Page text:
[Vm-dev] [Pharo-dev] Pony for Pharo VM

Shaping shaping at uurda.org
Sat Apr 18 09:15:54 UTC 2020

Just to get in the right frame of mind, consider that because of the Blub Paradox (http://www.paulgraham.com/avg.html) 
you are going to have a hard time convincing people to "change to this language because of Feature X"
just by saying so.  You need to dig deeper.  


The Pony compiler and runtime need to be studied.

What better way than to bring the Pony compiler into Squeak? Build a Pony runtime inside Squeak, with the vm simulator. Build a VM. Then people will learn Pony and it would be great!


Yes, that is one way.  Then we can simulate the new collector with Smalltalk in the usual way, whilst also integrating ref-caps and dynamic types (the main challenge).  We already know that Orca works in Pony (in high-performance production—not an experiment or toy).  Still there will be bugs and perhaps room for improvements.  Smalltalk simulation would help greatly there.  The simulated Pony-Orca (the term used in the Orca paper) or simulated Smalltalk-Orca, if we can tag classes with ref-caps and keep Orca working, will run even more slowly in simulation-mode with all that message-passing added to the mix.  


I’m starting to study the Pharo VM.  Can someone suggest what to read.  I see what appears to be outdated VM-related material.  I’m not sure what to study (besides the source code) and what to ignore.  I’m especially interested to know what not to read.

 I’m not trying to convince; I’m presenting facts, observations, and resources for study of the problem and its solution.  Hardware constraints now are intensely multicore, and everyone knows this.  The changing programming paradigm in apparent.  Hardware structure is forcing that change.  Convincing yourself will not be difficult when you have the facts.   You likely do already, at least on the problem-side.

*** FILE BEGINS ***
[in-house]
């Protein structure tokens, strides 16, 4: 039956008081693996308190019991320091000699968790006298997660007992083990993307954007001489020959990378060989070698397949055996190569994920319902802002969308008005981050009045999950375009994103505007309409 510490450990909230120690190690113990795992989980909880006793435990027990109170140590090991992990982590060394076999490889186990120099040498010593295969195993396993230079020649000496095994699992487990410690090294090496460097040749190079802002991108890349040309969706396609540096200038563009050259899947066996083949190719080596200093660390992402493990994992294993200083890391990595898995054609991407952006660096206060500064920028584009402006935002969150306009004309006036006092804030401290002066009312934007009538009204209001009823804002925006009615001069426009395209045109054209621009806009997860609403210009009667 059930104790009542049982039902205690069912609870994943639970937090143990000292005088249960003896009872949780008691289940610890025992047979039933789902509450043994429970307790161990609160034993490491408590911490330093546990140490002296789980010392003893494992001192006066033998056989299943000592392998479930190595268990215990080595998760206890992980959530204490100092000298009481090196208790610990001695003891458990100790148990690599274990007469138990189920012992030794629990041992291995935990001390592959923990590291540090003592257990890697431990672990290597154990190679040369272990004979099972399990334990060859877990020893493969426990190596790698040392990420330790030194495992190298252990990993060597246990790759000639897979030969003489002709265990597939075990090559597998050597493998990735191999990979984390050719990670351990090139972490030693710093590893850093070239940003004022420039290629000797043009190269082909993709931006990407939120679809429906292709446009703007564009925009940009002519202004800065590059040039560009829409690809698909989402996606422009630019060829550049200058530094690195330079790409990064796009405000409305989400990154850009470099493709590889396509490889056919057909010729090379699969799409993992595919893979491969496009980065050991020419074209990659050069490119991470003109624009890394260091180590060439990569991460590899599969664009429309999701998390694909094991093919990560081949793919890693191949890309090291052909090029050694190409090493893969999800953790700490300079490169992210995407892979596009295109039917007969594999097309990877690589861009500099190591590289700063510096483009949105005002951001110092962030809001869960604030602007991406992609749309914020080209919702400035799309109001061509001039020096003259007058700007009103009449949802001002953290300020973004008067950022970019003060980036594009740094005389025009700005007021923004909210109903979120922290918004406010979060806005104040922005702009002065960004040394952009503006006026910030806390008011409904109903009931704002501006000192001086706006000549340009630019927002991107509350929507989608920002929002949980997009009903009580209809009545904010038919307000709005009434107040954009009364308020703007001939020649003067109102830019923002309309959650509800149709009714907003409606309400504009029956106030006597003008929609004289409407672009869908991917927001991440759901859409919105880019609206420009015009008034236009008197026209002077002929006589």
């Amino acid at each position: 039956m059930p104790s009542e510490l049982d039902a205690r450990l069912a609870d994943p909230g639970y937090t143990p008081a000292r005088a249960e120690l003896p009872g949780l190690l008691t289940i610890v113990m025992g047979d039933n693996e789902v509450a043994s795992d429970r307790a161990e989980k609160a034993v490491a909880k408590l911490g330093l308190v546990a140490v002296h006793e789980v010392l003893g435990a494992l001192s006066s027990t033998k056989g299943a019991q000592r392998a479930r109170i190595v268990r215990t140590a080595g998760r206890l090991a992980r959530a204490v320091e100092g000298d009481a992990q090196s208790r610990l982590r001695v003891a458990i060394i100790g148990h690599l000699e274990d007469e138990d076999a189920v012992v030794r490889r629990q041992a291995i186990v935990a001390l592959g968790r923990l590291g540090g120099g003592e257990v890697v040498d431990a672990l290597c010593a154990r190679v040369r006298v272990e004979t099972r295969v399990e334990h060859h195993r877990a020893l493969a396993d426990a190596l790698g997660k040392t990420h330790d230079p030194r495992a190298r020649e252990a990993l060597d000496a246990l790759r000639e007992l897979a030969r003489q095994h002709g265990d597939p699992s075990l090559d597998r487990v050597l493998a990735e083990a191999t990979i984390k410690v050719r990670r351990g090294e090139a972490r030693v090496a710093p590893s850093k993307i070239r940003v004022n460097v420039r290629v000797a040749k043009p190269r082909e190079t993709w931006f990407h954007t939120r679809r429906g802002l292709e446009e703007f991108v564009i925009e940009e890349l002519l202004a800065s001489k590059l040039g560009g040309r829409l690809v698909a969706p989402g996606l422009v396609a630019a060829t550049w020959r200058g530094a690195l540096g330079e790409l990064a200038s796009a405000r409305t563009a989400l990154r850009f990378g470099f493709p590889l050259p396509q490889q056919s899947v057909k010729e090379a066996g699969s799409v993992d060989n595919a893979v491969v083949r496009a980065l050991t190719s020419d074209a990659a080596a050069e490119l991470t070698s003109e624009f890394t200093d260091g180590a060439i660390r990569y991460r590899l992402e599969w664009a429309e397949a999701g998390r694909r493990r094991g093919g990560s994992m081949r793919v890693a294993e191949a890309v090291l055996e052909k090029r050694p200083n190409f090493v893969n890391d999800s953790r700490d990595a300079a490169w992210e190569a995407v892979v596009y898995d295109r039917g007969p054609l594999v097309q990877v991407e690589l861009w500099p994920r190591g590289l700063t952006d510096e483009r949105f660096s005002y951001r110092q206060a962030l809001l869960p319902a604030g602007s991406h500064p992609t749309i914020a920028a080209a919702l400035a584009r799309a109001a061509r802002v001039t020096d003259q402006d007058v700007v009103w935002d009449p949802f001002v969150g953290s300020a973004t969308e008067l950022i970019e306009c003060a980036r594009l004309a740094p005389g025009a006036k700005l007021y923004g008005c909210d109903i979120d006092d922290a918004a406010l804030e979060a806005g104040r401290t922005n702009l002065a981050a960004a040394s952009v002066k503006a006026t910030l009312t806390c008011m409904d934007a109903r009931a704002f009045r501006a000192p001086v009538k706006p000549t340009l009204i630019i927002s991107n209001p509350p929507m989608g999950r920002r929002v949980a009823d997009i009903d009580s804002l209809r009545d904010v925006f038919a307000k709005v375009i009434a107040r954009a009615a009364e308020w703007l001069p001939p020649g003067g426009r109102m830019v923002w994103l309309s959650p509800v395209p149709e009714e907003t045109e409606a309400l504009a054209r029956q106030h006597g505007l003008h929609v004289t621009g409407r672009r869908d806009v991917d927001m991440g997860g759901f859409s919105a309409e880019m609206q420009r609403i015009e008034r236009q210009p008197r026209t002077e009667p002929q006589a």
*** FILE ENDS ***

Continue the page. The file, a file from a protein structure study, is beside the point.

The solution is easy.


The problem is easy to understand.  It reduces to StW GCing in a large heap and how to make instead may small, well-managed heaps, one per actor.  Orca does that already and demonstrates very high performance.  That’s what the Orca paper is about.


The solution for Smalltalk is more complicated, and will involve a concurrent collector.  The best one I can find now is Orca.  If you know a better one, please share your facts.


As different event loops on different cores will use the same 


externalizing remote interface


This idea is not clear.  Is there a description of it?


to reach other event loops, we do not need a runtime that can run on all of those cores. We just need to start the minimal image on the CogVM with remote capabilities